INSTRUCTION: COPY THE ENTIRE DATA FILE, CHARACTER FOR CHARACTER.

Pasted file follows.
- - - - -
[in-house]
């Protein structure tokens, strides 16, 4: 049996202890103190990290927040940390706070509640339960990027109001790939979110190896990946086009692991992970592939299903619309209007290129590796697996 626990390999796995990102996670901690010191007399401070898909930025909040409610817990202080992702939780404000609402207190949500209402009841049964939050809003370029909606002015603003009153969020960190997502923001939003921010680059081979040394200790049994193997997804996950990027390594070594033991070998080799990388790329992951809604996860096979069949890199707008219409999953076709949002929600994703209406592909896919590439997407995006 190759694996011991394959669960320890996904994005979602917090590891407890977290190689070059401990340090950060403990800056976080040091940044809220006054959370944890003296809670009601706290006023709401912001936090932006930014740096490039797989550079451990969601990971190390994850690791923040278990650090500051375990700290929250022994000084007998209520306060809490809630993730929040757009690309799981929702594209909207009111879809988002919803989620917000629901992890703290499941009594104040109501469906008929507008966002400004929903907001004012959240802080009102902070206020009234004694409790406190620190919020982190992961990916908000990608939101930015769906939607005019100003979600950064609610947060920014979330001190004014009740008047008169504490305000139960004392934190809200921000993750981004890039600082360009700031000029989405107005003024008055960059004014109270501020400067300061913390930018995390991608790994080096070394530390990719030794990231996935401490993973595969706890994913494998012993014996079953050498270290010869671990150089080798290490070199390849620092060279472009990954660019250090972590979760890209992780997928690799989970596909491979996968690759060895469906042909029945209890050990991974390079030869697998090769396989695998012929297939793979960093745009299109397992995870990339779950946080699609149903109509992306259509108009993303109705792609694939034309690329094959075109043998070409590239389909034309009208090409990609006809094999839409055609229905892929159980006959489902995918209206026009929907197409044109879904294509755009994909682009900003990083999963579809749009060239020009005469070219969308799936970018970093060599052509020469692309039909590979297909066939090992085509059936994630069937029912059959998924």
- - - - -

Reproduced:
[in-house]
């Protein structure tokens, strides 16, 4: 049996202890103190990290927040940390706070509640339960990027109001790939979110190896990946086009692991992970592939299903619309209007290129590796697996 626990390999796995990102996670901690010191007399401070898909930025909040409610817990202080992702939780404000609402207190949500209402009841049964939050809003370029909606002015603003009153969020960190997502923001939003921010680059081979040394200790049994193997997804996950990027390594070594033991070998080799990388790329992951809604996860096979069949890199707008219409999953076709949002929600994703209406592909896919590439997407995006 190759694996011991394959669960320890996904994005979602917090590891407890977290190689070059401990340090950060403990800056976080040091940044809220006054959370944890003296809670009601706290006023709401912001936090932006930014740096490039797989550079451990969601990971190390994850690791923040278990650090500051375990700290929250022994000084007998209520306060809490809630993730929040757009690309799981929702594209909207009111879809988002919803989620917000629901992890703290499941009594104040109501469906008929507008966002400004929903907001004012959240802080009102902070206020009234004694409790406190620190919020982190992961990916908000990608939101930015769906939607005019100003979600950064609610947060920014979330001190004014009740008047008169504490305000139960004392934190809200921000993750981004890039600082360009700031000029989405107005003024008055960059004014109270501020400067300061913390930018995390991608790994080096070394530390990719030794990231996935401490993973595969706890994913494998012993014996079953050498270290010869671990150089080798290490070199390849620092060279472009990954660019250090972590979760890209992780997928690799989970596909491979996968690759060895469906042909029945209890050990991974390079030869697998090769396989695998012929297939793979960093745009299109397992995870990339779950946080699609149903109509992306259509108009993303109705792609694939034309690329094959075109043998070409590239389909034309009208090409990609006809094999839409055609229905892929159980006959489902995918209206026009929907197409044109879904294509755009994909682009900003990083999963579809749009060239020009005469070219969308799936970018970093060599052509020469692309039909590979297909066939090992085509059936994630069937029912059959998924």